And so do the origins of words.
The English language has one of the largest -- if not the largest -- vocabularies on the planet, which might explain why so many of the leading media pundits have a difficult time pronouncing the word "redistribute."
But meanings matter more than pronunciations, so we should ask what we mean when we say "redistribute," one of Obama's most deeply cherished yet most rarely used words.
Given our president's two-tiered Ivy League credentials, we should assume that he fully appreciates the etymology involved; namely, the root word is, "Tribute," a word of Latin origin that means: "tax paid to a ruler or master for security or protection," from L. tributum "tribute," lit. "a thing contributed or paid," noun use of tributus, neuter pp. of tribuere "to pay, assign, grant," also "allot among the tribes or to a tribe," from tribus (see tribe). Sense of "offering, gift, token" is first recorded 1580s.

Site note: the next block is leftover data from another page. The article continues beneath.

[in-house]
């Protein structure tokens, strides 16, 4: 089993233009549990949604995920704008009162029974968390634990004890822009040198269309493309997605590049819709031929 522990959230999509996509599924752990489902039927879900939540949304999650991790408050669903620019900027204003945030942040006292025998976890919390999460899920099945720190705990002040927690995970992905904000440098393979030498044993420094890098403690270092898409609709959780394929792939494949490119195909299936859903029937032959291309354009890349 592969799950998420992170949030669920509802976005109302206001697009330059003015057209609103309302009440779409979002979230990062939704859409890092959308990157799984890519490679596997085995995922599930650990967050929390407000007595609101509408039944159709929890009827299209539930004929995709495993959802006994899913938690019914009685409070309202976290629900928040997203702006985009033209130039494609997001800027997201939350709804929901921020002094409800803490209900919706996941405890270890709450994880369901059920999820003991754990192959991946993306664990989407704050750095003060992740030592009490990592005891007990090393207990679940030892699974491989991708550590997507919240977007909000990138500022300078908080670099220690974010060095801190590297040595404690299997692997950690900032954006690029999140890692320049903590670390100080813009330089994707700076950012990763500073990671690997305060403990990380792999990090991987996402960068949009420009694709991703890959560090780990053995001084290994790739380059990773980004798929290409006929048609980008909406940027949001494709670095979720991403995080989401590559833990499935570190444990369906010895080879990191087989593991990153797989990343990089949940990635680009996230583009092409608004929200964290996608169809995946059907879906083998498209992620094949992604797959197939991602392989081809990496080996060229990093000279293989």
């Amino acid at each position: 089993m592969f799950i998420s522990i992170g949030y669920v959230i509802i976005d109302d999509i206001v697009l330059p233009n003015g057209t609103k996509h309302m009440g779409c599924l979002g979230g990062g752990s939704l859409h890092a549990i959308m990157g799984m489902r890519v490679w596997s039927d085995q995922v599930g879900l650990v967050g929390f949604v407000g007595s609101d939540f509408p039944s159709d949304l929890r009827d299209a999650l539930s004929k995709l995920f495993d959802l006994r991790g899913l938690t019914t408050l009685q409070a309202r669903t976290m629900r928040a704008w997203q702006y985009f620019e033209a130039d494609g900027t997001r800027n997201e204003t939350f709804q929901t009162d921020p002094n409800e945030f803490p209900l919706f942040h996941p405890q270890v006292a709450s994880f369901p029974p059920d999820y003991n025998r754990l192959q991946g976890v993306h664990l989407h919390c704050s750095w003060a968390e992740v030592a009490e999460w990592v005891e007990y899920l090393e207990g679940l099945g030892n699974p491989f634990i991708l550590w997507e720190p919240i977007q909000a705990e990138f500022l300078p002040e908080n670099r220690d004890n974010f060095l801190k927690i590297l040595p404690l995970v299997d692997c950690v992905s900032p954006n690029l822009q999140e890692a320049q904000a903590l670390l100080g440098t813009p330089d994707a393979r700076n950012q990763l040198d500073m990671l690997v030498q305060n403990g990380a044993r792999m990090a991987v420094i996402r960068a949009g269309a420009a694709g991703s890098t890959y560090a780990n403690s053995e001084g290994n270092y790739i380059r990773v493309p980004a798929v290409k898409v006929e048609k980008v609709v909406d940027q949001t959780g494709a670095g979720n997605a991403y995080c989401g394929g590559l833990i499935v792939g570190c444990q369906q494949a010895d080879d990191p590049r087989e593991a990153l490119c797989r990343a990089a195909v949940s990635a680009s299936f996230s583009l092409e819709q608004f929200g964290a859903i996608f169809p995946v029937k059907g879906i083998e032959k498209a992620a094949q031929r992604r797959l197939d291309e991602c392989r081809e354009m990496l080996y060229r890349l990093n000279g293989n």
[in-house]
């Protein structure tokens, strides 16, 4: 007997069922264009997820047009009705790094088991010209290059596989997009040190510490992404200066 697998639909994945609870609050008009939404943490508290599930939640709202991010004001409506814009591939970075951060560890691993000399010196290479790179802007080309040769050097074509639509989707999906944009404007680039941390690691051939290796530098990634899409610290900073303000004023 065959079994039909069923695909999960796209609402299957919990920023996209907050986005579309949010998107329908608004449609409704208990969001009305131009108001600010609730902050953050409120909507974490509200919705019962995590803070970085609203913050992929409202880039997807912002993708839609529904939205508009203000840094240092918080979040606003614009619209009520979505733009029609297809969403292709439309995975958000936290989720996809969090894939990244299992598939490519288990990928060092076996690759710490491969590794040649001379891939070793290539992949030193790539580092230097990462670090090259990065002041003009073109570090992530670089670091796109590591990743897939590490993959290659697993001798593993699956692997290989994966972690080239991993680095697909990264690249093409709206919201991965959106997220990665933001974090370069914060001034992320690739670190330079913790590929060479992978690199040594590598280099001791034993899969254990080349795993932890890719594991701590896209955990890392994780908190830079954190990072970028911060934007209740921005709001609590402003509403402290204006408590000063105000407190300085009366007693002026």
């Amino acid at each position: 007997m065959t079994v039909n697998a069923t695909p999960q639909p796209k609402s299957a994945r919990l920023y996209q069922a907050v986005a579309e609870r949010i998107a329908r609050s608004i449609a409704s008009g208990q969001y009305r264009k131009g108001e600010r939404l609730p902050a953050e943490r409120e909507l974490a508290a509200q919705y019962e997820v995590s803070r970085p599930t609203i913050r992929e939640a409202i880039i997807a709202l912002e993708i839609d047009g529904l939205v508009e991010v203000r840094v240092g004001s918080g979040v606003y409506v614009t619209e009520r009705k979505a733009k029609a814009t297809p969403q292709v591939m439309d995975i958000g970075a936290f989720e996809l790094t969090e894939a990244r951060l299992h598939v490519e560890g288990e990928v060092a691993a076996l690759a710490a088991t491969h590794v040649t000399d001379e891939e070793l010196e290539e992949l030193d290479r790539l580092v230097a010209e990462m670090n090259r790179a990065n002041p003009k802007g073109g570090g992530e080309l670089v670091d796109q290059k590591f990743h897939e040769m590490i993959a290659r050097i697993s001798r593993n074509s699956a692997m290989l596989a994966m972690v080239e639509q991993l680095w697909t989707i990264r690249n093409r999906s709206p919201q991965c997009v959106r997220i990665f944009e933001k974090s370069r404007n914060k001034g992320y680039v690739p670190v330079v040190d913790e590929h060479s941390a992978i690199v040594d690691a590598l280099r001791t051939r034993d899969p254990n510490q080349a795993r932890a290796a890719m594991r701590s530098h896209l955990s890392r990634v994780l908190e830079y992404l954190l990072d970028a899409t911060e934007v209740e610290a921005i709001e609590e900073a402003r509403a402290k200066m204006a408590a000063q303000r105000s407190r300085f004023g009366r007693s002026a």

Our first war as a recognized sovereign nation sprang from President Jefferson's refusal to pay tribute to the Barbary pirates based in Tripoli.
Next, we examine one prefix in the operative word, "dis." According to the etymological source cited above, "dis" means:
Then "distribute" must mean the opposite of making a payment to a ruler or master; it must mean that those who formerly gave their wealth to a tyrant are relieved of that tyranny, and that title to the property formerly given as tribute remains vested in the original owner.
But next we encounter the other prefix, "re" which itself modifies the once-modified root word, "tribute." With this addition we have Obama's complete word, "redistribute." "Re" as a prefix means:"
"back to the original place, again," also with a sense of "undoing," c.1200, from O.Fr. and directly from L. re- "again, back, against."
So, when we reassemble the word "Re-Dis-Tribute," we find that Obama promotes a policy that means that tribute must be delivered unto Washington; a tax must be paid to our ruler and master.
It is tyranny as sure as were the demands for tribute by pirates on the Barbary Coast in the 19th century.